We recently took part in a Superheroes Challenge Day for all new Year 7 students to our school. The aim was to ensure the students talked with children joining Kingswood from other schools. Throughout the day they worked on team challenges which enabled them to “gel” together as a Year Group.
>In the Library we opted for a critical thinking challenge. Students had to create their own superheroes outlining their strengths and weaknesses, their safe and dangerous habitats, their outfits and their gadgets. Each team’s Superhero then faced their rivals in a series of Scenarios we had created for them.
I used the Trading Card Creator on the Readwritethink website. We had 5 categories for the scenarios – who, what, where, when and why. The challenges ranged from alien attacks to zoo animal escapes. Sadly Ice Slasher met his demise in the Volcano challenge even though he had a heatproof shield!
It was interesting to see the strategies used to compensate for each superheroes fatal flaw. Some teams gave their heroes very specific flaws (e.g being allergic to pineapples) which they hoped would not come up in any of the challenges. At the other extreme heroes had special powers that were so all-embracing they could face up to anything e.g Shapeshifting. A lot of the teams didn’t prepare for their hero to time travel though which left them kicking their heels rather than visiting the Egyptian pyramids with Howard Carter in 1922.
Our favourite Superhero was Lobsterman. His back story was that he became a superhero when his parents got cooked in Paella! His special power was the ability to squirt corrosive wee and his dangerous territory was, naturally enough, Spanish food restaurants His body armour i.e. his lobster shell had teleporting powers and his gadget allowed him to talk to animals to persuade them not to harm him. That pretty much covers every scenario I think!
Although we had to close the library to other students for a whole day we got to know the new students meeting all 90 of them and it was a great way to start. We have since followed on with more formal induction through their English lessons.
I have just returned from Lighting the Future conference #LTF12 for school and children’s librarians and the session which most inspired me was the one about Reading and Technology. I was particularly interested to hear Jonathan Douglas (@JDLiteracyTrust) from the National Literacy Trust explain that their annual survey about reading had revealed the fact that children’s reading of text was declining whatever the format -even e-text reading had declined by 10% since 2005. Jonathan very bravely went on to describe how young people were still accessing narrative and story but using visual formats like Youtube and that we all needed to take a look at the other “literacies” like visual, digital, information literacy as they were becoming so important for children.
For my own workshops sessions, where I looked at digital publishing and the future of libraries, I talked about how we are all publishers now and that many of the tools we can use allow us to access text in a very visual way e.g with story in Pixton a cartooning tool and displaying statistics or trends with Visual.ly or Wordle. Here’s the Prezi I made to share at the workshops:
We’re beginning to think about our topic of Superheroes for Year 7 Challenge Day and I had great fun creating Superlibrarian on the Marvel Comic Site Create Your Own Super hero . I happened to post a link on Twitter and was interested, then dismayed, to discover from @lordfolland that Marvel comics already featured a library mutant called Annika
Her Superpower was as a Living Respository of Human Knowledge but oh noes she was DEPOWERED on M-Day.
Is this telling me something I didn’t know I wonder? Is this why my job is to help students navigate the Information Tsunami for themselves? Swimming not drowning!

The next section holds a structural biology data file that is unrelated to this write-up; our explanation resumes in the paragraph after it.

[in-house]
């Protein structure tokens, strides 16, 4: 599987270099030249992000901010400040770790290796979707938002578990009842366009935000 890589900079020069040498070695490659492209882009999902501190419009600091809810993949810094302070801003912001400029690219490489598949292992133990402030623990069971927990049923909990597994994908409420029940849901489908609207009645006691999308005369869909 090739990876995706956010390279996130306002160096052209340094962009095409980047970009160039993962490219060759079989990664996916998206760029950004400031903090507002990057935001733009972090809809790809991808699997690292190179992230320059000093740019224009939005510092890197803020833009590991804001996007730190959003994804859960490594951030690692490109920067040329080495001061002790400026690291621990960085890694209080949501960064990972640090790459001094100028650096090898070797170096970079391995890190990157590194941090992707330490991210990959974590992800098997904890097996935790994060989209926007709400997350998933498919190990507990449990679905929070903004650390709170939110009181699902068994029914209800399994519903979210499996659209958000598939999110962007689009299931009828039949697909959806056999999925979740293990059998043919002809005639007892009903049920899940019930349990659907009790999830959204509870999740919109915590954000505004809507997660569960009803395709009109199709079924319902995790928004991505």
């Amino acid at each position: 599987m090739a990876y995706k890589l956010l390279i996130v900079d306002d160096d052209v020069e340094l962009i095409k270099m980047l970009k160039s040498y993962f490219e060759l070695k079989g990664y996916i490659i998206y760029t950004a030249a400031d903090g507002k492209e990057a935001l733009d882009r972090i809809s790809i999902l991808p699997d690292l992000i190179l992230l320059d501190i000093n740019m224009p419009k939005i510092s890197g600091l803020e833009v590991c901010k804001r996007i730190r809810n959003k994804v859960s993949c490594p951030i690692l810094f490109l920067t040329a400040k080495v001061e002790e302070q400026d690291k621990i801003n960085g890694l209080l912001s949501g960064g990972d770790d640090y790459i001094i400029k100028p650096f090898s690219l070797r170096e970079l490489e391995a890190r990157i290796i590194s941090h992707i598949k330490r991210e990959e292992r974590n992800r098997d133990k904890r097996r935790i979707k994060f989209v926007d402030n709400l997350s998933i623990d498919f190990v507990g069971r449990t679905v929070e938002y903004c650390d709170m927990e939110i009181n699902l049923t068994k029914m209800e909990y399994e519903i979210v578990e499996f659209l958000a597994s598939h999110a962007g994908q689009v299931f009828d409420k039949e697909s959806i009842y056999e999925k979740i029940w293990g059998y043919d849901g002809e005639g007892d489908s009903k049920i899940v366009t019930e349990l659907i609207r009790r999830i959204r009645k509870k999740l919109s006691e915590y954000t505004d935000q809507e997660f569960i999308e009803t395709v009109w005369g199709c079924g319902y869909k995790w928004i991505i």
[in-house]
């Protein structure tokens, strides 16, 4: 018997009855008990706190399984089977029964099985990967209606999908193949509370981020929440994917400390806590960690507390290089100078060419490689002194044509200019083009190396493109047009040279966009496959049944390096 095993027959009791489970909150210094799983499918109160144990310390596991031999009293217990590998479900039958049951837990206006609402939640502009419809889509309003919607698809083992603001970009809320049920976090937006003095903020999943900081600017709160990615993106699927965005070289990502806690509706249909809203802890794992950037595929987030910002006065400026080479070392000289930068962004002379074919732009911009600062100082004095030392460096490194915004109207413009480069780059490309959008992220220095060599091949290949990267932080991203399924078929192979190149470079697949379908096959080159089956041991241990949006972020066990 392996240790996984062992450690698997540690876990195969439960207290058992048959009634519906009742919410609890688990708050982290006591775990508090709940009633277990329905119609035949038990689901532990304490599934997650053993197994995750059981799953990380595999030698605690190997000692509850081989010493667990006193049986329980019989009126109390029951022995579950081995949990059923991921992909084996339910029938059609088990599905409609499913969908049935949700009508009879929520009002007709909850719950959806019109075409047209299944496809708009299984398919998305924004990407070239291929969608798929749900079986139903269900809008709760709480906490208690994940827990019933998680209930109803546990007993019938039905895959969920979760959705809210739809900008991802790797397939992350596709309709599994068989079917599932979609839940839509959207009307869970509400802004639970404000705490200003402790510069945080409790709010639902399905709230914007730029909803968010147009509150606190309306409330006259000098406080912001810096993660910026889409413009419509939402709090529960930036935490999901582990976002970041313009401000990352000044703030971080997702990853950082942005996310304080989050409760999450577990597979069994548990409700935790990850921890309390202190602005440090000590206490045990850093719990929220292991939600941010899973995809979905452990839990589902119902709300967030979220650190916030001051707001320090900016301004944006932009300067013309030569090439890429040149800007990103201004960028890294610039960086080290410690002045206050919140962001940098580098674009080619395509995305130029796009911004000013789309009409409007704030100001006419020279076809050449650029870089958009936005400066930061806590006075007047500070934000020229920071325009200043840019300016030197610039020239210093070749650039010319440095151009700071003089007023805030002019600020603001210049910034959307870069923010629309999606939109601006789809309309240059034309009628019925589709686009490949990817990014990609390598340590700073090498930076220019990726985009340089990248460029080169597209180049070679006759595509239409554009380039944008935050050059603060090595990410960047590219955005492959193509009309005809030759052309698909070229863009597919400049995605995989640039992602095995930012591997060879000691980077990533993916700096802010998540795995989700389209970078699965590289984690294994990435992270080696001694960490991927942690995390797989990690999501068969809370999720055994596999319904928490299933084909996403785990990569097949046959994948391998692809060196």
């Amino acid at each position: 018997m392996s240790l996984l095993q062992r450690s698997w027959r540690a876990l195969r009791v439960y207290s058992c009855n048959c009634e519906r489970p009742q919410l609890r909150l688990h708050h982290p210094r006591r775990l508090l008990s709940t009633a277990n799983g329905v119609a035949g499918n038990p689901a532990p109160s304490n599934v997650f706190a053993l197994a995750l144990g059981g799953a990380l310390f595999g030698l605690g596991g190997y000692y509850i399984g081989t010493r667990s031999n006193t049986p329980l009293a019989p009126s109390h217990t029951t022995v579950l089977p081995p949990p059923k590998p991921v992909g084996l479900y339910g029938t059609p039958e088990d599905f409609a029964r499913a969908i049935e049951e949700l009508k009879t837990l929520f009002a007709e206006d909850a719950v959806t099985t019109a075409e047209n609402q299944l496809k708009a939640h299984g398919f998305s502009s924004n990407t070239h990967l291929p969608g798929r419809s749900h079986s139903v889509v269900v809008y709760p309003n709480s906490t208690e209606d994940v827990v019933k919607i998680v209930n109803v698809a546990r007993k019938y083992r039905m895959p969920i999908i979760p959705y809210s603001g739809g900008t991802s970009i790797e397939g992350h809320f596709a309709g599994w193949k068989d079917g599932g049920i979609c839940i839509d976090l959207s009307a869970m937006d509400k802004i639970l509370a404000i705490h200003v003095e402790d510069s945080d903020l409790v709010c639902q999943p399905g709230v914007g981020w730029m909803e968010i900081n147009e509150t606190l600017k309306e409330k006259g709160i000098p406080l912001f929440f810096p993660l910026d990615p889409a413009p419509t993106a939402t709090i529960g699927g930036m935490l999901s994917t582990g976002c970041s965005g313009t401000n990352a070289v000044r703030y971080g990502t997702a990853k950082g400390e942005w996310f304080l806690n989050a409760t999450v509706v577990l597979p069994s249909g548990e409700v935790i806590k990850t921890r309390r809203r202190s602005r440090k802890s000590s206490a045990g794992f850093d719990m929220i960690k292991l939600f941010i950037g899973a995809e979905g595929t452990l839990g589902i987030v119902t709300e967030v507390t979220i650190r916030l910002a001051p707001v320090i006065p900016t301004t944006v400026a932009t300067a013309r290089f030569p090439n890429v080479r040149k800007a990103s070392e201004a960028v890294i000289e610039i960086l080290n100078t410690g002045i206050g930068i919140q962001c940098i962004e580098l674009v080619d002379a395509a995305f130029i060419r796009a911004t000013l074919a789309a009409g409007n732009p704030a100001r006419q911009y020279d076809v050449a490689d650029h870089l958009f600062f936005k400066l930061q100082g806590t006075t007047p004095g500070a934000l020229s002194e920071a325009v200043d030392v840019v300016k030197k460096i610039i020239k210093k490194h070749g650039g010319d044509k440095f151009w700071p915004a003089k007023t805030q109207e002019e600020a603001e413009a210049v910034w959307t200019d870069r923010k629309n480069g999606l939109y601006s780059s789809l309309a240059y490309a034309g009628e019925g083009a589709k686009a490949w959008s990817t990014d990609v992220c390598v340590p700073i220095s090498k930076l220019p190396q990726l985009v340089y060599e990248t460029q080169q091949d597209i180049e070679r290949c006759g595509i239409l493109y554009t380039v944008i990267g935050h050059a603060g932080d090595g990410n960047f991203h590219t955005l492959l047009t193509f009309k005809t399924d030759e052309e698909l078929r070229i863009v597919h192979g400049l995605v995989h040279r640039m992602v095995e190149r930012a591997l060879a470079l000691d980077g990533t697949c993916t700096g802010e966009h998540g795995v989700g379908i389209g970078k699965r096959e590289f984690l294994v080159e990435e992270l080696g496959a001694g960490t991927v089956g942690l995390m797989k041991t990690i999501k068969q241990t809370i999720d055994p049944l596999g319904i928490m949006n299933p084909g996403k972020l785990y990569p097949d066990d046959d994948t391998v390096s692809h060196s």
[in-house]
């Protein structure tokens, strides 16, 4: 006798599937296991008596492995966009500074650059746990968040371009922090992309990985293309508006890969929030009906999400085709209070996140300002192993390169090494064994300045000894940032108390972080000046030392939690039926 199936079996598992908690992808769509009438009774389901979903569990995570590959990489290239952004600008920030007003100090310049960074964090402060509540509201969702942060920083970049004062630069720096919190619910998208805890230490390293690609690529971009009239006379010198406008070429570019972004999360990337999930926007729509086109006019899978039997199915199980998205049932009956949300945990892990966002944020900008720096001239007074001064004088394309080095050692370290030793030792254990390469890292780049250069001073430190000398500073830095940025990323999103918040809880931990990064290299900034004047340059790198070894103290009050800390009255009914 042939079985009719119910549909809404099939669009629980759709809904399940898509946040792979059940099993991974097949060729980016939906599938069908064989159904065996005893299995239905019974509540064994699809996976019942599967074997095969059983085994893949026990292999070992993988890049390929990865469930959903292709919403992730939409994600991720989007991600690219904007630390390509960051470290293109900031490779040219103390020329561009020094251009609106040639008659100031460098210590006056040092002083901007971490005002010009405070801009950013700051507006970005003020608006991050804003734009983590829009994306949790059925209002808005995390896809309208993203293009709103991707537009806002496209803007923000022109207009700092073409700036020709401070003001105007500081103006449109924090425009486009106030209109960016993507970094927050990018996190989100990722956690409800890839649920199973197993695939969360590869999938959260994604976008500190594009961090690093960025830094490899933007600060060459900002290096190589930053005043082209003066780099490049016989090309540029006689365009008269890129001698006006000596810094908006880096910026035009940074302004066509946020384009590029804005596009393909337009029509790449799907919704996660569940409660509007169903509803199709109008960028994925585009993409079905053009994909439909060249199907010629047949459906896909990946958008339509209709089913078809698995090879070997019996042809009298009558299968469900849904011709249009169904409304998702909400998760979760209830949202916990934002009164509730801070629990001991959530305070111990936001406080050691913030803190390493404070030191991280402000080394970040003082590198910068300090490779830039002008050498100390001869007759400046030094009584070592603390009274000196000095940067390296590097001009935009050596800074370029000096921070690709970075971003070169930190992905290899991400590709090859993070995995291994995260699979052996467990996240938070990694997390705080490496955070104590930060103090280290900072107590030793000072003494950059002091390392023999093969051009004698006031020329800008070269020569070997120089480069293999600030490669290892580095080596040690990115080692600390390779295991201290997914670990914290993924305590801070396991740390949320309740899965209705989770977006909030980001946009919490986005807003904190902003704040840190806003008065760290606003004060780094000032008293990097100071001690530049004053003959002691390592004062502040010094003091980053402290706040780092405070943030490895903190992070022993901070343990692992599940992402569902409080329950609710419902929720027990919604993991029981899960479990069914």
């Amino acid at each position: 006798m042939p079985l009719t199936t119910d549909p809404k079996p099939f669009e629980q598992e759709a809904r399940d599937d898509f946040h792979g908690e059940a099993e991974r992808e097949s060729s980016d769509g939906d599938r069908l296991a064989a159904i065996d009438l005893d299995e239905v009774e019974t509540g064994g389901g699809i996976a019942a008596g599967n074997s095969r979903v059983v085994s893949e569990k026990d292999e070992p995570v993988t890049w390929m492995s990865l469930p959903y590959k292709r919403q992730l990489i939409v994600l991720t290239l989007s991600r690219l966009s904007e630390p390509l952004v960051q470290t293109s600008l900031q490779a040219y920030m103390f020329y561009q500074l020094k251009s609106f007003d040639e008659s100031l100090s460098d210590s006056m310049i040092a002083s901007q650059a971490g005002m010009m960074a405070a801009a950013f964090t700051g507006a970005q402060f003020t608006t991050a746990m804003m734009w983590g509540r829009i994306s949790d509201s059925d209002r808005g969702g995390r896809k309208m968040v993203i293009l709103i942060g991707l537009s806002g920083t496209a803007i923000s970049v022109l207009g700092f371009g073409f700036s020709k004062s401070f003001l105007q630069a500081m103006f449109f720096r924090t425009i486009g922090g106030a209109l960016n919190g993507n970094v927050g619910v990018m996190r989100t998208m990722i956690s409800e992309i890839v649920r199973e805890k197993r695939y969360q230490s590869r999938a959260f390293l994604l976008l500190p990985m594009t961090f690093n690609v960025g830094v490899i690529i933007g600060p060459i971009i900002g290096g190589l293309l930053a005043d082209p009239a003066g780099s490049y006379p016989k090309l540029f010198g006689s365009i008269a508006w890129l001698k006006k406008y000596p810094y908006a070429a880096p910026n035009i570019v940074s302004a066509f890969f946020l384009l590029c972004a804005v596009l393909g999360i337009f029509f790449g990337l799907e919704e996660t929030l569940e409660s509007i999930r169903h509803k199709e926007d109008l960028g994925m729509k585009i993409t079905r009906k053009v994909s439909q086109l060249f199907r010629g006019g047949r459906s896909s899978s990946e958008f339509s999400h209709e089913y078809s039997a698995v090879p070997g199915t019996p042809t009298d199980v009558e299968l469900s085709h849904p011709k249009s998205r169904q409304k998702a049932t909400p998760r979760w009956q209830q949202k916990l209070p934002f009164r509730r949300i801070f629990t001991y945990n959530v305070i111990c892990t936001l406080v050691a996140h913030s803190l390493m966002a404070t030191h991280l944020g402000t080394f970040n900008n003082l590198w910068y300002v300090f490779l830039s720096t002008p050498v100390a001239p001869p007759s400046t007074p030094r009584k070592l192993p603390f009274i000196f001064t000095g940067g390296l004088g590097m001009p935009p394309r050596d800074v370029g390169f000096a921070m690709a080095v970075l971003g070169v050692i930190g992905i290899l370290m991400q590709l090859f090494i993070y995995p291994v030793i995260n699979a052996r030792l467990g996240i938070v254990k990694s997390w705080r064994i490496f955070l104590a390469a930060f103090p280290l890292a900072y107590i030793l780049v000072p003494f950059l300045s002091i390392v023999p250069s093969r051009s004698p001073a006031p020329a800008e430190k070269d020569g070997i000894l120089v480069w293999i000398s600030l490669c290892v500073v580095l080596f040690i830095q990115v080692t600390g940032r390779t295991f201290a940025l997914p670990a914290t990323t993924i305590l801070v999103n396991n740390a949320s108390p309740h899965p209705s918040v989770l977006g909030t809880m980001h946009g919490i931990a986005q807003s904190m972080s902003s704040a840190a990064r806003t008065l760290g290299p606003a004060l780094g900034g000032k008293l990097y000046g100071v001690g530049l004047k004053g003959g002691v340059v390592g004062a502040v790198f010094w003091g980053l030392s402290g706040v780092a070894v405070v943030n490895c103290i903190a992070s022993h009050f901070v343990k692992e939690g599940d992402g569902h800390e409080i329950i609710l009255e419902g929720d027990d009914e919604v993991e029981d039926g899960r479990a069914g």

I feel the Carnegie Award has become a follower and no longer a leader in the magical realm (or rather unreal world) that is children’s books publishing. Back in 1995 Philip Pullman won with Northern Lights, Part 1 of his magnificent Dark Materials trilogy while Patrick Ness had to wait till Monsters of Men Part 3 of his Chaos Walking series to be similarly acknowledged last year. What has happened?
And how about those “sorry we think we missed the boat” titles that have won in the last few years – like Just in Case by Meg Rosoff (2007) because the library community failed to find How I live Now (the Guardian Children’s Prize winner 2004) or Siobhan Dowd who won for Bog Child in 2009 when A Swift Pure Cry (awarded the Branford Boase in 2007) was the one that got away? Or Philip Reeve who was rewarded for Here Lies Arthur(2008) when he clearly should have got it for Mortal Engines (Smarties Prize winner 2002)?
The press release for this years shortlist makes much of the fact there are four first novels on the list – the subtext is clearly that we’ve wised up to the fact we’re no longer cutting edge and are trying to be different. However, on digging a little deeper, it becomes obvious that these titles are hardly “newly discovered” gems but, dare I say it, have been manoeuvred into position by their publishers – three of the four were published first in hardback (a luxury which surely means they were packaged for adult buyers and aimed at the award market). Nina Douglas from Orion has just been shortlisted in the Publicity Campaign of the Year category of The Bookseller Awards for Annabel Pitcher’s My sister lives on the Mantlepiece which is revealing (it costs money to conduct a publicity campaign and few first novelists get that kind of help without an ulterior motive). I am also not surprised to find two of the other authors are high profile in the media (Lissa Evans is A BAFTA award winning TV producer and author of 3 previous adult novels and Ruta Sepetys has her own marketing company). Don’t get me wrong. I’m not saying these books aren’t good but I’m pondering whether there might be better titles out there.
So how can CILIP members go about really finding the best book of the year? And whose best book is it anyway?
Surely we need to restructure the way the titles are discovered for the shortlist. Getting young people themselves involved in choosing the longlist might help. And how about making the “shadowing” site the real thing – let children choose the winner!